Epigenetics refers to inheritable changes in your DNA that don’t change the actual DNA sequence, meaning that these changes are potentially reversible. DNA methylation is an example of one of the many mechanisms of epigenetics. Methylation alters expression of a gene during cell differentiation and causes a change that is heritable. (Cellular differentiation is the process in which a cell changes from one cell type to another. Usually, the cell changes to a more specialized type.)
Methylation is happening all over the body, all the time. Dr. Amy Nett a staff physician at the California Center for Functional Medicine said, “Methylation is essential for the optimal function of almost all your body systems. It occurs probably billions of times every second.”
When a methyl group attaches to a molecule, or is passed from one molecule to another, it acts like a kind of green traffic light causing the molecule to start doing its work.
When methylation is going well, the process helps repair your DNA, regulates hormones, produces energy, protects against cancer, supports detoxification, keeps your immune system healthy, supports the protective coating along your nerves, strengthens the nervous system and on and on and on.
DNA methylation often inhibits the expression of certain genes. For example, the methylation process might stop a tumor-causing gene from “turning on,” preventing cancer.
Experts are currently working to better understand the factors that affect DNA methylation. Based on their early findings, there’s some evidence that diet plays a role. This opens up the potential to reduce genetic risk of developing certain conditions, such as breast cancer or heart disease, through simple lifestyle changes.
The patterns of DNA methylation change throughout your life. The process occurs the most during the stages of early development and later life. A 2015 review found that DNA methylation patterns are constantly changing during fetal development. This allows all of the body’s organs and tissue to form properly.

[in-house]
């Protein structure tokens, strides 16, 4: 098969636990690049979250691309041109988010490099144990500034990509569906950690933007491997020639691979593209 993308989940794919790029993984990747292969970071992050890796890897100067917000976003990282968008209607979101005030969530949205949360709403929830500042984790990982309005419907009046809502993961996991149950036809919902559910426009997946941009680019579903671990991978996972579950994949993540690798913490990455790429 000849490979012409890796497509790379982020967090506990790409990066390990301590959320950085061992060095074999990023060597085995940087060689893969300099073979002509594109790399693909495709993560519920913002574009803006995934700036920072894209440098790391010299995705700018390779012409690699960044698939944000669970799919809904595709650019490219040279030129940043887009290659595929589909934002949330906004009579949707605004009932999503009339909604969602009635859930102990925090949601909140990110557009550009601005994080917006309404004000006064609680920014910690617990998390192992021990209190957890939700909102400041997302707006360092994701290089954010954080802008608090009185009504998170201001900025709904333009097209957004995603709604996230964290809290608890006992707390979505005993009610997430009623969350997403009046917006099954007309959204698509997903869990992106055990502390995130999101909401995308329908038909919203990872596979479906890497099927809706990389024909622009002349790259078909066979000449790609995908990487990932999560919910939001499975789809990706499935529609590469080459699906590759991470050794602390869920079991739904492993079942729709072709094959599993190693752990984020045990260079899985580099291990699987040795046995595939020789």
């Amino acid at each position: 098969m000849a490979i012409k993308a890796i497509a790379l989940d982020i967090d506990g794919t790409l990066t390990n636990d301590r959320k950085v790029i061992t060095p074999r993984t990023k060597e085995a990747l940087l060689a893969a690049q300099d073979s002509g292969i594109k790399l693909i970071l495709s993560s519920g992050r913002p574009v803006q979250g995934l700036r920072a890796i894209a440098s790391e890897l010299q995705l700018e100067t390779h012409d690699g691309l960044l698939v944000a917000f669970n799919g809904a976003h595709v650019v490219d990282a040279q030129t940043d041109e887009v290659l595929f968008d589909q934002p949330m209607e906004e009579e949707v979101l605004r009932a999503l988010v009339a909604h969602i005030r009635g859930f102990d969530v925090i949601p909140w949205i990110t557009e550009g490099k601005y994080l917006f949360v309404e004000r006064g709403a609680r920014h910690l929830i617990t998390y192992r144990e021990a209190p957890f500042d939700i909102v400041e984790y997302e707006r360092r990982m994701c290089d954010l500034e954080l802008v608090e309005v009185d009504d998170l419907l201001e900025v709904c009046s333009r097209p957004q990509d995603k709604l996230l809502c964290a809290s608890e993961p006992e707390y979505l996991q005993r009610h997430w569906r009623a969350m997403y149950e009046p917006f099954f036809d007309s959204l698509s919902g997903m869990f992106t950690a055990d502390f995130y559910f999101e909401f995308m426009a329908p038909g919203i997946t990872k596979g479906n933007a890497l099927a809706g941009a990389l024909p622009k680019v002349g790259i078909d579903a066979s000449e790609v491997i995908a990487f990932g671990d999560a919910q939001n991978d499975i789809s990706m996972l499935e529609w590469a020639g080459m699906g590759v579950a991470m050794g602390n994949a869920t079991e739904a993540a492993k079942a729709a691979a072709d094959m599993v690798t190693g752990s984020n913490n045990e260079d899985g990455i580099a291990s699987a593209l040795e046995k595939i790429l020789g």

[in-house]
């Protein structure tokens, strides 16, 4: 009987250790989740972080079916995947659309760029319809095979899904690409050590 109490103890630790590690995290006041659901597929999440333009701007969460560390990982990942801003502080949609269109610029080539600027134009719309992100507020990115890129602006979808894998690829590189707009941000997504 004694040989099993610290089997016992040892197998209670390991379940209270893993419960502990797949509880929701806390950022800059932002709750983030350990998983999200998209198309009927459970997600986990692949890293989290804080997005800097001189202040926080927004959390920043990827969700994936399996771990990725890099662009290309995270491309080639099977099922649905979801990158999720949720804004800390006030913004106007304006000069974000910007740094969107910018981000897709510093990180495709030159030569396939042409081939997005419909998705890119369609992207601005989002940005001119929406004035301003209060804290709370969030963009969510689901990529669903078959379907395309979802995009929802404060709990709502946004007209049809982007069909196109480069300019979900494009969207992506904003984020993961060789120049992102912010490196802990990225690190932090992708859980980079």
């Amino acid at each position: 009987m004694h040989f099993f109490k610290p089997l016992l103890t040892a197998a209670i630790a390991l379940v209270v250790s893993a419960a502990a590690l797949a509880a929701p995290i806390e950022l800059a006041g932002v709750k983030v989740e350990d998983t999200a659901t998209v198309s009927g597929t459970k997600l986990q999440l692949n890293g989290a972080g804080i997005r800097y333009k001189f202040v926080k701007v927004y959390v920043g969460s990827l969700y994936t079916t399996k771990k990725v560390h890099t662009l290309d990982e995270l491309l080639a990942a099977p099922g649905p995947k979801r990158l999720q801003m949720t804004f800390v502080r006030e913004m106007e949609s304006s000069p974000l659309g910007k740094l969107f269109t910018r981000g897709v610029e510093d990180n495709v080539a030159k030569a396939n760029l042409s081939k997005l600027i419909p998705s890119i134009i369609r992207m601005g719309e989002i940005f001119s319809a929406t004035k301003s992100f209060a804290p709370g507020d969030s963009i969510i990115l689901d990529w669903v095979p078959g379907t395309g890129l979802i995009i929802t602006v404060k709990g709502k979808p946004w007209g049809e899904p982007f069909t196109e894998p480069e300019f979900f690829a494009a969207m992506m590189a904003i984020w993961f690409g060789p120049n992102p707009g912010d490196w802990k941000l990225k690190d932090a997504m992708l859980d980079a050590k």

A 2012 study broke down the relationship between DNA methylation and age. People over the age of 100 had less methylated DNA than newborns. People around the age of 26 had methylated DNA levels between those of newborns and centenarians, suggesting that DNA methylation slows down as you age. As a result, genes that were once repressed by methylated DNA start to become active, possibly resulting in a variety of diseases.
A 2014 study looked at DNA methylation of tumor cells in women with breast cancer. The study’s investigators found that participants who consumed more alcohol were more likely to have decreased DNA methylation. In contrast, those who consumed a lot of folate were more likely to have increased methylation. These results support the idea that consuming certain nutrients affects DNA methylation.
Nutrients that may influence DNA methylation include:
- Folate helps the body make healthy red blood cells and is found in certain foods. Folic acid is used to: treat or prevent folate deficiency anemia. help your unborn baby’s brain, skull and spinal cord develop properly to avoid development problems.
- Vitamin B-12 is also known as cobalamin. It is a water-soluble vitamin involved in metabolism. It is a cofactor in DNA synthesis, in both fatty acid and amino acid metabolism.
- Vitamin B-6 (pyridoxine) is important for normal brain development and for keeping the nervous system and immune system healthy.
- Choline is a nutrient that is found in many foods. Your brain and nervous system need it to regulate memory, mood, muscle control, and other functions. You also need choline to form the membranes that surround your body’s cells.
- Methionine is an amino acid. Amino acids are the building blocks that our bodies use to make proteins.
- Polyphenols are micronutrients that are naturally occurring in plants.
- Genistein is found in soy. It is a naturally occurring compound that structurally belongs to a class of compounds known as isoflavones.
People try to diagnose a genetic defect in their own methylation using genetic tests like 23andMe. Just because a genetic test shows you have a defect, it doesn’t mean you will have any symptoms or problems.
Dr. Amy Nett says “Genes give us information in terms of helping us know where to look for potential problems in the methylation cycle…but really it’s the lifestyle, diet and disease states that are probably more important in knowing how someone is actually methylating.”
Genetic testing sites only give us one side of the story, they don’t tell us whether or not methylation is occurring optimally within our bodies.